The blue whale is the largest animal alive today and one of the largest animals ever – rivalled only by the largest dinosaurs; the titanosaurs.
The species is thought to feed almost exclusively on small, shrimp-like, crustraceans called krill. In the summer feeding areas, individuals may consume as much as 4 tonnes of krill each day. Blue whales have the deepest voice of any animal, and their vocalisations carry for thousands of miles underwater, allowing them to communicate across vast oceans as frequencies below the range of human hearing. For centuries the blue whale was safe from exploitation because of its sheer size and speed. However, the species was driven to the brink of extinction following the development of modern whaling techniques. They are also under threat from shipping practices, with occasional ship strikes, but also the disturbances of ship traffic and ship noise, though the impact of these is not fully known.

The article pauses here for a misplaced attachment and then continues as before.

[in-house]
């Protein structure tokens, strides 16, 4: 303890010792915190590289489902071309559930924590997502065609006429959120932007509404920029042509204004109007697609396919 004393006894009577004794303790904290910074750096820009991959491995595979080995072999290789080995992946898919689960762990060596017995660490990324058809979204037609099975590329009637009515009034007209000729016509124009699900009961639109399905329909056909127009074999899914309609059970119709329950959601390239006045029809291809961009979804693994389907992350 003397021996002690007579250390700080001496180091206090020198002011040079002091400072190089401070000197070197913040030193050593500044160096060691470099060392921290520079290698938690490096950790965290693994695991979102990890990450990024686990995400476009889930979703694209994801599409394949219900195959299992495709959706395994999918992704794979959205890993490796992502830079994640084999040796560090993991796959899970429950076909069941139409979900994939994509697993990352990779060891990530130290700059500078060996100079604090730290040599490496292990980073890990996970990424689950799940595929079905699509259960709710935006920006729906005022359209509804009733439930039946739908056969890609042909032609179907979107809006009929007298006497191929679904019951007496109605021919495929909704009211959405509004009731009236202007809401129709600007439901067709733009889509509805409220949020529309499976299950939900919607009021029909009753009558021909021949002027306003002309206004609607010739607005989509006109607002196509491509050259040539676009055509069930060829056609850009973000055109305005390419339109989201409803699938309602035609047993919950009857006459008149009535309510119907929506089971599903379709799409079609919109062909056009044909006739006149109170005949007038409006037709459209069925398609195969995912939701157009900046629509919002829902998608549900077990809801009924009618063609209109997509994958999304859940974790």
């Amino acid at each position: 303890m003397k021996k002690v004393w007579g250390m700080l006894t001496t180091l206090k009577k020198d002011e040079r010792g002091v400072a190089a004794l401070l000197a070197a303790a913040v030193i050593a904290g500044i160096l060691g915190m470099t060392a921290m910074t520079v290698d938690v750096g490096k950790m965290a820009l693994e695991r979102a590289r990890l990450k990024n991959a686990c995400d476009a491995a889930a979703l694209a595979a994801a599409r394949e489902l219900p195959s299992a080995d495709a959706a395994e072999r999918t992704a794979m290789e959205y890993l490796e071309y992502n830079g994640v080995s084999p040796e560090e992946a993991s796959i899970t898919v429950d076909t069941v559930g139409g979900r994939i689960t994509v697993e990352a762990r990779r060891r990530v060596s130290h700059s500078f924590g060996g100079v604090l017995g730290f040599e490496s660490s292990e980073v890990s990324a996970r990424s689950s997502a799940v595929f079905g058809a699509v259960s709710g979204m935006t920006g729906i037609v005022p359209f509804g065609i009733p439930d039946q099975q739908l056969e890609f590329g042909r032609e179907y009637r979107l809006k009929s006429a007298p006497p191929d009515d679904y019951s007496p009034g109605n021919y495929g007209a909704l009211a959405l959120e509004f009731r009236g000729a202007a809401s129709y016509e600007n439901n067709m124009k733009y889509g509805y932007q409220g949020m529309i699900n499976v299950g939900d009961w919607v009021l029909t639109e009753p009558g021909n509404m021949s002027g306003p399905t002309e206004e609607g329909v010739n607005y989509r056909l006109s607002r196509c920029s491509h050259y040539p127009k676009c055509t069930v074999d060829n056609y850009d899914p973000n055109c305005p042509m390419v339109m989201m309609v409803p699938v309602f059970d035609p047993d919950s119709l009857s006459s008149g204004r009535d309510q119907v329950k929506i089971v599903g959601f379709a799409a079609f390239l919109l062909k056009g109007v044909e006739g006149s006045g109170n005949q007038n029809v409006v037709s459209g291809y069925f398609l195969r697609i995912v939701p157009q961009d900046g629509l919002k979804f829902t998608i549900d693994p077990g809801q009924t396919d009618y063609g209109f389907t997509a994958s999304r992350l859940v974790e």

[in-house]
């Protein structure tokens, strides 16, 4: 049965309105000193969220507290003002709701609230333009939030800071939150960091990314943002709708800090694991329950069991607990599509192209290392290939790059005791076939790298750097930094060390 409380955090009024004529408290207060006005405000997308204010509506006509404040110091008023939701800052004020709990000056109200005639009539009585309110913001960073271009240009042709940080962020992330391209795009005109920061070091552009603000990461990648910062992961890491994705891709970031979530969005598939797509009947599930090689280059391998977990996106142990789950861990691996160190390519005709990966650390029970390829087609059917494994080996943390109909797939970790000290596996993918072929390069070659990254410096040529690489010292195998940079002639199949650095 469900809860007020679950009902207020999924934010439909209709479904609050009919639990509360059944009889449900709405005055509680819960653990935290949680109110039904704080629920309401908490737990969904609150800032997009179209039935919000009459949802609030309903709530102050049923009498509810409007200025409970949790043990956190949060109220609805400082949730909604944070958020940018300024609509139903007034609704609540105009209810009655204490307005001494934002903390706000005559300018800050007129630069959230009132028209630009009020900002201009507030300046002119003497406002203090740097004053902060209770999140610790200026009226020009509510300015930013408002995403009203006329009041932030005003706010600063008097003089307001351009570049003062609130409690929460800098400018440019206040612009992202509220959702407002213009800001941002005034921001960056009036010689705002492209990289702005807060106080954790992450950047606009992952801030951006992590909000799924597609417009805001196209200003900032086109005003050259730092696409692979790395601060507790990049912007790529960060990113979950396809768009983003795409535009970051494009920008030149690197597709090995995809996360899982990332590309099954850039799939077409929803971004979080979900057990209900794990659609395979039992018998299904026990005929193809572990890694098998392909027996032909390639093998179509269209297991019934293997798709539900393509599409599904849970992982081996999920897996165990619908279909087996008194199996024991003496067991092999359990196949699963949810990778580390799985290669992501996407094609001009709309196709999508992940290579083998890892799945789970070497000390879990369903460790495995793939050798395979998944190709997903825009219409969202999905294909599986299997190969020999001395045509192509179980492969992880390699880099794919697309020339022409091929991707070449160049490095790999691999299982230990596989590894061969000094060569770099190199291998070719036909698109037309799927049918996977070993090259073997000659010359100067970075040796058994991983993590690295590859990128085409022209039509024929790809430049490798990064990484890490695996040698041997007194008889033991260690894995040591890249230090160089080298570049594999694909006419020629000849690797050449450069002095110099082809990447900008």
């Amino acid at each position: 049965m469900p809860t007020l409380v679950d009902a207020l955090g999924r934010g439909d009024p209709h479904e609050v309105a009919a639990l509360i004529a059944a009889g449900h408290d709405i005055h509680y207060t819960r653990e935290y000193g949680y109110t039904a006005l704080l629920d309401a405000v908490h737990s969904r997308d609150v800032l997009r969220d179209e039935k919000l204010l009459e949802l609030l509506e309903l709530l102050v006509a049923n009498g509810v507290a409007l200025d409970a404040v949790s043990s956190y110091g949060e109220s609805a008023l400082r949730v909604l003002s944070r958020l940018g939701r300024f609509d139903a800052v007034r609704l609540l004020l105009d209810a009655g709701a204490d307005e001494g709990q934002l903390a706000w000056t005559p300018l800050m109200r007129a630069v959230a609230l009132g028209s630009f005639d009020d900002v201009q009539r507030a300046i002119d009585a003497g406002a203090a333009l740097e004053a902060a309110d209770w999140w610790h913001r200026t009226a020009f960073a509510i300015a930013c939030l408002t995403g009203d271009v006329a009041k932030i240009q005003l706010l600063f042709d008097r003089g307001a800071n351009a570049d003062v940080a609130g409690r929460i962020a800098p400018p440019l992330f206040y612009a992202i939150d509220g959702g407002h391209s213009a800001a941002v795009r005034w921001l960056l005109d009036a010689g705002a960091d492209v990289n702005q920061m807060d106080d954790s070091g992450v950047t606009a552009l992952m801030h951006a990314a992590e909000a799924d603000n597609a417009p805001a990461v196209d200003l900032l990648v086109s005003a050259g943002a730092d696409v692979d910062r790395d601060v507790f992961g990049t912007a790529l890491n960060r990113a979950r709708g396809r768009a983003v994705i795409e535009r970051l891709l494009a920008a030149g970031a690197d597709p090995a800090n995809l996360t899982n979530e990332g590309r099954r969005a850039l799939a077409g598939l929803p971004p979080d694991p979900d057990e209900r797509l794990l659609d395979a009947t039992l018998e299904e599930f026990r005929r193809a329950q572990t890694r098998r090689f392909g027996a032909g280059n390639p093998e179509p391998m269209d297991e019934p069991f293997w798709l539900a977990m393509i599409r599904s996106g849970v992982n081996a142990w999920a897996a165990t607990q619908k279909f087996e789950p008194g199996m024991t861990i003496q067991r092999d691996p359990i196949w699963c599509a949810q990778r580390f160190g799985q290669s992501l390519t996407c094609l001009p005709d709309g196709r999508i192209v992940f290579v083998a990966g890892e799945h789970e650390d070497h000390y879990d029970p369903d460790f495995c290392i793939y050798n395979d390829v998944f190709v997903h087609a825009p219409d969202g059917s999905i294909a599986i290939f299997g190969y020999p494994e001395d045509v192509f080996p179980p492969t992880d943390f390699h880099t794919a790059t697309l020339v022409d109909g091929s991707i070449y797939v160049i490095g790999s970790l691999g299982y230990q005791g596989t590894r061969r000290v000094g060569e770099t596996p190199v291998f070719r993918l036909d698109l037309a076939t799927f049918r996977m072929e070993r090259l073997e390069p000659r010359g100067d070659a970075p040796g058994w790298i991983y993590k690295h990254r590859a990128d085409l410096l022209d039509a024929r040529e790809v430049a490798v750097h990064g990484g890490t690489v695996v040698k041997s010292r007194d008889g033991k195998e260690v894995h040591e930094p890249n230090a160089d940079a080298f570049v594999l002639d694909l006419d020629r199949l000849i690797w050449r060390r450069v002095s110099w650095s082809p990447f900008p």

- Order: Cetartiodactyla
- Family: Balaenopteridae
- Population: <5,000
- Trend: increasing
- Size: 25-27m
- Weight: up to 190,000kg
The blue whale occurs in the Arctic, Atlantic, Indian and Pacific Oceans, from the tropics to the drift ice of polar waters.
Habitat and Ecology
Blue whales inhabit the open ocean in both cold and temperate waters. Often found along the continental shelf edge and near polar ice. They are thought to feed almost exclusively on small, shrimp-like crustaceans (krill). They are usually seen alone, or in small groups of two to three individuals, although groups of up to 60 may form in areas where food is plentiful. Blue whales are migratory, with most individuals spending the summer feeding in high-latitude regions and returning to warmer waters in the winter for mating and calving.